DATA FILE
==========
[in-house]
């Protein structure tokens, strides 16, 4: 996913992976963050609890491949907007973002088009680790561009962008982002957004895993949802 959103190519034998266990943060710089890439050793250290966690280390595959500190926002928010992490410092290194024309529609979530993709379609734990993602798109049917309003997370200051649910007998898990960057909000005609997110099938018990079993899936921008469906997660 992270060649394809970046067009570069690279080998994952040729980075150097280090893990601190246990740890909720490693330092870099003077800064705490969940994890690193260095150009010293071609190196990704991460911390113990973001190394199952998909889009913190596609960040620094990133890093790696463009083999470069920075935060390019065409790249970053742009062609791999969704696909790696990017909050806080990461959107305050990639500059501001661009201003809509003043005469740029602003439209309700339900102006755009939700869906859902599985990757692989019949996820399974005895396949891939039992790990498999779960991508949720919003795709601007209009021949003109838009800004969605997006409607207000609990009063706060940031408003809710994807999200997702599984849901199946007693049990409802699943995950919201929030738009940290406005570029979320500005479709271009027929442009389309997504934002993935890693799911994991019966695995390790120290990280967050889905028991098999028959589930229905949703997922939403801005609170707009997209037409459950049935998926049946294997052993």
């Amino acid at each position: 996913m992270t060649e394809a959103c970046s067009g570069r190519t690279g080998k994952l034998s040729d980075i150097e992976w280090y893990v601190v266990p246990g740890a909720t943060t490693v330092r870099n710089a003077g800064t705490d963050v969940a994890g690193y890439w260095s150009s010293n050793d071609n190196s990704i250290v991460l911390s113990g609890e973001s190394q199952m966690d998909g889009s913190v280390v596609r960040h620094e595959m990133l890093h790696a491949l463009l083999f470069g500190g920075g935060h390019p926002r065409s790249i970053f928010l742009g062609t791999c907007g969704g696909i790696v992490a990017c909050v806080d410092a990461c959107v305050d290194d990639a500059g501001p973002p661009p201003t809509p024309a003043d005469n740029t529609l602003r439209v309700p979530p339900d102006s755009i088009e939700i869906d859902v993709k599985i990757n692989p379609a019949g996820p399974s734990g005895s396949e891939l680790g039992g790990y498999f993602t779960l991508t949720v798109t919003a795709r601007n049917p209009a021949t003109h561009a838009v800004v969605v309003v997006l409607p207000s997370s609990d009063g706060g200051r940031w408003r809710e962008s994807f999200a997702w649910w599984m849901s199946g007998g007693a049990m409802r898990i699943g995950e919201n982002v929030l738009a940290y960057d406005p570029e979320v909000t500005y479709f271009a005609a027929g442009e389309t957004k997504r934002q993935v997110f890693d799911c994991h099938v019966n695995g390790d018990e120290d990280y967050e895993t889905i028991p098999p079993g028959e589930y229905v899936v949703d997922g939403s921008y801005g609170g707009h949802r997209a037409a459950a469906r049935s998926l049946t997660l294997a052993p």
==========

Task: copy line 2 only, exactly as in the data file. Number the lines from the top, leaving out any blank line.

């Protein structure tokens, strides 16, 4: 996913992976963050609890491949907007973002088009680790561009962008982002957004895993949802 959103190519034998266990943060710089890439050793250290966690280390595959500190926002928010992490410092290194024309529609979530993709379609734990993602798109049917309003997370200051649910007998898990960057909000005609997110099938018990079993899936921008469906997660 992270060649394809970046067009570069690279080998994952040729980075150097280090893990601190246990740890909720490693330092870099003077800064705490969940994890690193260095150009010293071609190196990704991460911390113990973001190394199952998909889009913190596609960040620094990133890093790696463009083999470069920075935060390019065409790249970053742009062609791999969704696909790696990017909050806080990461959107305050990639500059501001661009201003809509003043005469740029602003439209309700339900102006755009939700869906859902599985990757692989019949996820399974005895396949891939039992790990498999779960991508949720919003795709601007209009021949003109838009800004969605997006409607207000609990009063706060940031408003809710994807999200997702599984849901199946007693049990409802699943995950919201929030738009940290406005570029979320500005479709271009027929442009389309997504934002993935890693799911994991019966695995390790120290990280967050889905028991098999028959589930229905949703997922939403801005609170707009997209037409459950049935998926049946294997052993």